The visual landscape of “Ghost in the Shell” suggests a host of fascinating questions. What does the chance of being hacked suggest about the quicksilver nature of identity in this world? If you don’t have cybernetic upgrades what does that mean for your life personally and professionally? The team members of Section 9 seem to be diverse—has technology affected the way people relate to their own race and gender? Unfortunately, these questions are only momentarily considered or blithely ignored in order to reiterate just how special the Major is, in case you forgot from the twenty other times characters mention it.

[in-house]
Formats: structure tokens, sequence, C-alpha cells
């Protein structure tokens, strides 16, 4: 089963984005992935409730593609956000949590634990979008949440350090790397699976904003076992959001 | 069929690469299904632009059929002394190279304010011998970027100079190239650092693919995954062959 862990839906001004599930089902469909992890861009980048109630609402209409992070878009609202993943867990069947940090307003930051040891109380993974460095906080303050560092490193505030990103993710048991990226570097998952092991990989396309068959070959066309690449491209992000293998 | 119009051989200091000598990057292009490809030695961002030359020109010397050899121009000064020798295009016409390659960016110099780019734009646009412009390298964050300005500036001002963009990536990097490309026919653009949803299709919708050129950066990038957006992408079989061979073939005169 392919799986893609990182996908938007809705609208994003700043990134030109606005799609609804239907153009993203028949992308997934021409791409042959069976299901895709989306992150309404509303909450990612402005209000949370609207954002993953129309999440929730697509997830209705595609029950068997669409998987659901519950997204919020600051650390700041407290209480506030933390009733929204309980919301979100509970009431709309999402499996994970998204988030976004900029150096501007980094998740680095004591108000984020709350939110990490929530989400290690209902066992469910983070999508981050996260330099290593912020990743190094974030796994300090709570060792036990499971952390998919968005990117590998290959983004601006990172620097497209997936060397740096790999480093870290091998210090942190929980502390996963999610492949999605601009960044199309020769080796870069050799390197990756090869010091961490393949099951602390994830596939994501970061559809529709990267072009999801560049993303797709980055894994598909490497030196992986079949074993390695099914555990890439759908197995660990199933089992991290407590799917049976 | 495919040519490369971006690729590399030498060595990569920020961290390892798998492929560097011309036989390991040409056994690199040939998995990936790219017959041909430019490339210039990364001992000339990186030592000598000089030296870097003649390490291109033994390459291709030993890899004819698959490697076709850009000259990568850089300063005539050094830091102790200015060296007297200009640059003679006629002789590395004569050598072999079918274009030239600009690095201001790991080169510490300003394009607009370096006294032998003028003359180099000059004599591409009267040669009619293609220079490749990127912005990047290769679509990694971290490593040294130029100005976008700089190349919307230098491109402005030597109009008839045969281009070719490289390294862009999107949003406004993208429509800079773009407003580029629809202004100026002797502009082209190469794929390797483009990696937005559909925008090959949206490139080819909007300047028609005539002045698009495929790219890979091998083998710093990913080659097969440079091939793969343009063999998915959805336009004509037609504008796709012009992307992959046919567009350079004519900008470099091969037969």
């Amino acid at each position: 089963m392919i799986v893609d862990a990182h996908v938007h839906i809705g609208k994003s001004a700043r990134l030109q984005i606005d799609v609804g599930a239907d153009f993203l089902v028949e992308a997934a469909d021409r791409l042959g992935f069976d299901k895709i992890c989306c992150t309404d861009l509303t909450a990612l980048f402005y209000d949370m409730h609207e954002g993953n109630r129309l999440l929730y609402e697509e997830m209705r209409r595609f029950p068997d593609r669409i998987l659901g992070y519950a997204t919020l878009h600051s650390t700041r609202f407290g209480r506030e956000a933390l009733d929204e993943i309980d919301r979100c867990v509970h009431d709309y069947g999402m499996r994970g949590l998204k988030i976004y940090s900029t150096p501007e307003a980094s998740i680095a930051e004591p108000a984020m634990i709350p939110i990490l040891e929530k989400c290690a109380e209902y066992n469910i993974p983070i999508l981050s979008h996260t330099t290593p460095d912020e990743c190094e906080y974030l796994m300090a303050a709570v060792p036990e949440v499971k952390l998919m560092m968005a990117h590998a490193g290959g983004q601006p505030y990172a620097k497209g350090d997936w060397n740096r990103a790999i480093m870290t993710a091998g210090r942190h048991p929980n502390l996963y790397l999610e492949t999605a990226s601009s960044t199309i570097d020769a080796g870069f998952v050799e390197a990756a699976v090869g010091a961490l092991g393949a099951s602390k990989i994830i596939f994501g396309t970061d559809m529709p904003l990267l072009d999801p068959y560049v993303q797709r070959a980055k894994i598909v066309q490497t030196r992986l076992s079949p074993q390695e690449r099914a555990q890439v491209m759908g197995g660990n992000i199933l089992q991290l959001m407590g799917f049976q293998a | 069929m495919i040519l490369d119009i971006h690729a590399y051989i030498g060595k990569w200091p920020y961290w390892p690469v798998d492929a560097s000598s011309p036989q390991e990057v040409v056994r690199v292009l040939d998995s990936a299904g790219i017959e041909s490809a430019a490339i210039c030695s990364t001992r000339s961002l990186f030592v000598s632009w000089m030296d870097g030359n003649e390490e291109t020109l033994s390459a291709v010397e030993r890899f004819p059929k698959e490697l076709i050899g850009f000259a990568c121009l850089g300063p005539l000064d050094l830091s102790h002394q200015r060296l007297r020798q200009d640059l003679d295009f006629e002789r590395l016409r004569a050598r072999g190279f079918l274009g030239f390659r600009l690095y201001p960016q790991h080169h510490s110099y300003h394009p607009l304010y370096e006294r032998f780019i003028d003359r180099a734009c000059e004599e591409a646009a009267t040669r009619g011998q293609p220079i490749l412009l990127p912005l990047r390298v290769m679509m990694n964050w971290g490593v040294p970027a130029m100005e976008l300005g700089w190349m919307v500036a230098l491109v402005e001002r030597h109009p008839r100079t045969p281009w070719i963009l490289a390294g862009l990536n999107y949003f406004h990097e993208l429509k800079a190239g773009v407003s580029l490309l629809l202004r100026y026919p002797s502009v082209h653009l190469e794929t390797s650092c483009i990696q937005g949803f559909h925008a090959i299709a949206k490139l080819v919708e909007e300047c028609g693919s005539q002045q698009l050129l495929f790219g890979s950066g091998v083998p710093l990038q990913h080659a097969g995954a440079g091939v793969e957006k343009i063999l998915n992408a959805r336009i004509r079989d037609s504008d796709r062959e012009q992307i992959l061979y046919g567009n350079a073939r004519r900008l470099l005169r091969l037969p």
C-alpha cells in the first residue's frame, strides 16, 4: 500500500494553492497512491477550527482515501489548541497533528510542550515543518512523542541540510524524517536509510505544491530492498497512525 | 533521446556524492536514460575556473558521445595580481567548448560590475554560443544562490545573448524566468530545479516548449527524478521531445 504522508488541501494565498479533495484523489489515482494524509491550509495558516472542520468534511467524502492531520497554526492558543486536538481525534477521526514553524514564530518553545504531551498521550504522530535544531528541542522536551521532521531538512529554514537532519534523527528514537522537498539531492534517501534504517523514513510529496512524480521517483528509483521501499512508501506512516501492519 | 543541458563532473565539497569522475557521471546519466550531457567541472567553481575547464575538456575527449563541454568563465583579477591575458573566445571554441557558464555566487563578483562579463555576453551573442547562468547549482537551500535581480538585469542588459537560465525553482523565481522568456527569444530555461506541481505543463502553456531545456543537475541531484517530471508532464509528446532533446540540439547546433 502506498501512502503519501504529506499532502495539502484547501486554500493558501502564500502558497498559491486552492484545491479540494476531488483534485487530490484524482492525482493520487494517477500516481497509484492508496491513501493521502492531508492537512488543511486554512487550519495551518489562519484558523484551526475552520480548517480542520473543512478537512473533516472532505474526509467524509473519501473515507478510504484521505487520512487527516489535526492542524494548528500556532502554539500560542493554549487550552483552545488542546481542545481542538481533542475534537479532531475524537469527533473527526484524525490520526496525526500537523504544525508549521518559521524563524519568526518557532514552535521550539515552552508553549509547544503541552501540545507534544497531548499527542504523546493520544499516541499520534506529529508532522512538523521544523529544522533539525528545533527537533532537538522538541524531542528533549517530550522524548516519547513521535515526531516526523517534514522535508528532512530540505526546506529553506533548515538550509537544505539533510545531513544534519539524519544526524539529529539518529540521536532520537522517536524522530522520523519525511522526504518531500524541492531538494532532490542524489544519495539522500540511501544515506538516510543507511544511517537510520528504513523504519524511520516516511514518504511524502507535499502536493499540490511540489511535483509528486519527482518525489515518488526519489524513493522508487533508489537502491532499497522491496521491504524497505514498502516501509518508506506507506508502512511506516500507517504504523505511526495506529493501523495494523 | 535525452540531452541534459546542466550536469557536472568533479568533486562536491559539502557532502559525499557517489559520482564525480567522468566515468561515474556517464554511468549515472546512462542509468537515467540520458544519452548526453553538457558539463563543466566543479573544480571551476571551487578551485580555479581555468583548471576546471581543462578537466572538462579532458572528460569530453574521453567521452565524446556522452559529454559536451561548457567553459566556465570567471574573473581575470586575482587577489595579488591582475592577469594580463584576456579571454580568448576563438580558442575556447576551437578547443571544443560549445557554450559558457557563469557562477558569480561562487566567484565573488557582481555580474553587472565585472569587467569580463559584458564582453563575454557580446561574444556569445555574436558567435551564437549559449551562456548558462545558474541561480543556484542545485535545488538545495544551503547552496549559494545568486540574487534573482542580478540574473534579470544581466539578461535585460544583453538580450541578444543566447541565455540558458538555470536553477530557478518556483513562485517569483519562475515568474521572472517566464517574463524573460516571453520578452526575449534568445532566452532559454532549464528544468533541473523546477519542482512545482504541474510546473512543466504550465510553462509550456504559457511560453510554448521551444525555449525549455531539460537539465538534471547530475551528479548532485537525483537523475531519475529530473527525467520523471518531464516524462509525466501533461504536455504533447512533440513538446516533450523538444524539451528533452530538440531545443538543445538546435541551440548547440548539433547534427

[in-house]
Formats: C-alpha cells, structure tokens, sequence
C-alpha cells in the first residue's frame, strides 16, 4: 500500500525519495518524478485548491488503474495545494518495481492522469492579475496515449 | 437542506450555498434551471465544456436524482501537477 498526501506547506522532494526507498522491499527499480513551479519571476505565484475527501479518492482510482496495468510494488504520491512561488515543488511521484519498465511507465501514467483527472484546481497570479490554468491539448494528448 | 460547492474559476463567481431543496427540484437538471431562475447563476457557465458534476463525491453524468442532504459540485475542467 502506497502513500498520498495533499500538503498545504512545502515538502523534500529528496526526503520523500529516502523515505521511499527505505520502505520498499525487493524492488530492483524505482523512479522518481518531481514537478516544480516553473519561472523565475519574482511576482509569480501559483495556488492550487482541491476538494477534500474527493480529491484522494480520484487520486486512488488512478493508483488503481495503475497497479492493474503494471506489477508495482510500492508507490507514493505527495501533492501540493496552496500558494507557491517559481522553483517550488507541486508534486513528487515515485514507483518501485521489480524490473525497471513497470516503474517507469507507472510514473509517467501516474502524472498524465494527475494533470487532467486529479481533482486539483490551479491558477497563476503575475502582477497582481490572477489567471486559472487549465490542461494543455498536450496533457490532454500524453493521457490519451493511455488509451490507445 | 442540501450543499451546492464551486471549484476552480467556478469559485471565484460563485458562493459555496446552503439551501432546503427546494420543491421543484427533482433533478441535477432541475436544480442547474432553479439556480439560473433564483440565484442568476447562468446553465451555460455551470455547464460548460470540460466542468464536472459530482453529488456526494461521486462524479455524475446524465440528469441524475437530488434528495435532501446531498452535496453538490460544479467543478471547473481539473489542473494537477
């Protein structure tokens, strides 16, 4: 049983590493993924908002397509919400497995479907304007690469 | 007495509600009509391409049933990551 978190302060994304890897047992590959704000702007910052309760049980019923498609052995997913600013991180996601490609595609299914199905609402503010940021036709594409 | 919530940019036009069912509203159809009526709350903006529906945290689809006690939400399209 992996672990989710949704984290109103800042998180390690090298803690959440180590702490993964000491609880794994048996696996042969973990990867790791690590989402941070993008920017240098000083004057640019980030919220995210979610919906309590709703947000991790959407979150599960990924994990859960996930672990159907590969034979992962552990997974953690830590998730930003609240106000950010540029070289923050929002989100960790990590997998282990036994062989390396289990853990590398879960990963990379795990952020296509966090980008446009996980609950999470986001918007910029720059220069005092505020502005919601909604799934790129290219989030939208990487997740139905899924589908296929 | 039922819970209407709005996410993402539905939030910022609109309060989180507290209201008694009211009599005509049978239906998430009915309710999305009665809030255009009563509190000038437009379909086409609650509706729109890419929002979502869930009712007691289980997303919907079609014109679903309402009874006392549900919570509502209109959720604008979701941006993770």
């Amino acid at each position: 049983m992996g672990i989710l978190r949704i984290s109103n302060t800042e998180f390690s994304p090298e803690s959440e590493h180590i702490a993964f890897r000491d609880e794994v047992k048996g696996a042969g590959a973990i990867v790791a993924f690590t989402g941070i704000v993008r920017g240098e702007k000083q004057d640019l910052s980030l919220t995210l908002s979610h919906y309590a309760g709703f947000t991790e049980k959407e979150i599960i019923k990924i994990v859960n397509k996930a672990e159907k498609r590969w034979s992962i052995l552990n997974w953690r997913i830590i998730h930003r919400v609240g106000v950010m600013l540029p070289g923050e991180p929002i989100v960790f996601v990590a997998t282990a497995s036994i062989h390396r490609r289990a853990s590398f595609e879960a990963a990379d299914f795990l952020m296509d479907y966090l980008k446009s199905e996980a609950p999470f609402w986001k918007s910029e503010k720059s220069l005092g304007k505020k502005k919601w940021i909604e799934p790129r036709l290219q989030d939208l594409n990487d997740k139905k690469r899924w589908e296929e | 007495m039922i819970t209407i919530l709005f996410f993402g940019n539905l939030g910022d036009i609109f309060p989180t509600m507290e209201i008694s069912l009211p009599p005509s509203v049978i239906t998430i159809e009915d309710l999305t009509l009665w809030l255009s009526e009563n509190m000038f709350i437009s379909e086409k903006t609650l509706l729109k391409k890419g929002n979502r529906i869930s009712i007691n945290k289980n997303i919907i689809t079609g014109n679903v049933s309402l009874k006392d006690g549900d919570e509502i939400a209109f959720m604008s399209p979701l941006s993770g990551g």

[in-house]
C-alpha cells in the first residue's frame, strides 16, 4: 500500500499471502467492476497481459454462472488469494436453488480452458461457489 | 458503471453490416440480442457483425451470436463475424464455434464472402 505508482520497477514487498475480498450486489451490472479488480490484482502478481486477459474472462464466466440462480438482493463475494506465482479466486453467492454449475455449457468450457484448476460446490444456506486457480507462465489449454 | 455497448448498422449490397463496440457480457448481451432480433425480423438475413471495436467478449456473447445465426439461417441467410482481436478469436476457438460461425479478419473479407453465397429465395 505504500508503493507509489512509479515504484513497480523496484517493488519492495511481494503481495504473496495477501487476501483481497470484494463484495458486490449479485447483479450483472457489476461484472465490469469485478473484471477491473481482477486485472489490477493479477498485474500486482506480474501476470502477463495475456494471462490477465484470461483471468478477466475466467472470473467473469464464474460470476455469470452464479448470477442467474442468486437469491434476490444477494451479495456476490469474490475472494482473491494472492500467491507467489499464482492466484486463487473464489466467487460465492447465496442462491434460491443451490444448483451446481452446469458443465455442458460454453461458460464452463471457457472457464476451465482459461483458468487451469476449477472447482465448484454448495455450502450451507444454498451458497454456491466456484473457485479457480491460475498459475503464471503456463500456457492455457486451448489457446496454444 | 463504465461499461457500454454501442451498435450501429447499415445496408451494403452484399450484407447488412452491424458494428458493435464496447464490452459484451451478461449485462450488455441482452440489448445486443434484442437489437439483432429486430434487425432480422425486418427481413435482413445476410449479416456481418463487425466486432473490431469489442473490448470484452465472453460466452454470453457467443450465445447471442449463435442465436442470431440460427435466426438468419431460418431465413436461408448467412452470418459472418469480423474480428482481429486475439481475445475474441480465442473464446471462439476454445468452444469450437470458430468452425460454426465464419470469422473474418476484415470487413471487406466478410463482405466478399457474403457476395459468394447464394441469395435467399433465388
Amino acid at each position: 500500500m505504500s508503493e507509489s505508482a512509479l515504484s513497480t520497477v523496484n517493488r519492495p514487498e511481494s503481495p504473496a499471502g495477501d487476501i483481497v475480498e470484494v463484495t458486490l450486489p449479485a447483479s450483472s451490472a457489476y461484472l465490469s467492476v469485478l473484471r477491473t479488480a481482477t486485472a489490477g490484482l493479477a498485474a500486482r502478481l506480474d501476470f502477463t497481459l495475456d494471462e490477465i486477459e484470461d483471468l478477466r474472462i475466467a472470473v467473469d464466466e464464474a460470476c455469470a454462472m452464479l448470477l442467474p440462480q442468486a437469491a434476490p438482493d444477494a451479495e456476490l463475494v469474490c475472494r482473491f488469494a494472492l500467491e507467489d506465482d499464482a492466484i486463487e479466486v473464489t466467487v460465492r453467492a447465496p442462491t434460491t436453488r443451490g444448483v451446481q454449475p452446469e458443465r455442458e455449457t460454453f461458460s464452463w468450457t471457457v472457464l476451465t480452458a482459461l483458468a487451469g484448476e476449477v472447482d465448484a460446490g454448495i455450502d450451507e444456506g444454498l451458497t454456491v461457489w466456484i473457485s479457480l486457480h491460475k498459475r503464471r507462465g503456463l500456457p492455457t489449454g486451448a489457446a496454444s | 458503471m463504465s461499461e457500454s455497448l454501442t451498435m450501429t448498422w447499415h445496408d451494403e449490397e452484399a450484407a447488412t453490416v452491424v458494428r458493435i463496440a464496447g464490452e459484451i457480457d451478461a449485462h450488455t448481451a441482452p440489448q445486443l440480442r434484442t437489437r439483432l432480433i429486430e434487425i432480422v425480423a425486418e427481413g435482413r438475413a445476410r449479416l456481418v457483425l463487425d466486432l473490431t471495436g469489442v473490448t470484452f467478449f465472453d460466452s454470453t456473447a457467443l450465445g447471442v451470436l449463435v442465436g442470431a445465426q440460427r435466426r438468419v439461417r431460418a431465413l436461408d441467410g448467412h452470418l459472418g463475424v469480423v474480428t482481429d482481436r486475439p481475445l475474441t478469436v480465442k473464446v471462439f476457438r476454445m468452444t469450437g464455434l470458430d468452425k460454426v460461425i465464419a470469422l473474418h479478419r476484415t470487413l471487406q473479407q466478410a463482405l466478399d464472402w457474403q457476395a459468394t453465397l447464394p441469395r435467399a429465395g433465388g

This lack of detailing extends to the characters themselves. The Major spends a considerable amount of time with her Section 9 teammates but I honestly couldn’t name one single personality trait for any of them beyond being dedicated to their work. The only one who gets enough focus to rise above being completely forgettable is Batou (Pilou Asbæk). He has a comfortable rapport with the Major that causes her to crack a smile and some occasional jokes, suggesting she has more humanity than she gives herself credit for. As Dr. Ouelet, the Major’s chief creator, Juliette Binoche imbues a warmth and nearly neurotic sense of overprotection that suggests an interesting mother/daughter dynamic. This isn’t enough. The lightning pace of the film means that just when a scene is about to touch a nerve it moves on to the next. The score buzzes and swells with intrigue that the action on-screen doesn’t communicate. Typically, a strong lead performance can make even the most cumbersome film have charm and merit, but Johansson struggles to create a meaningful emotional through line for the Major.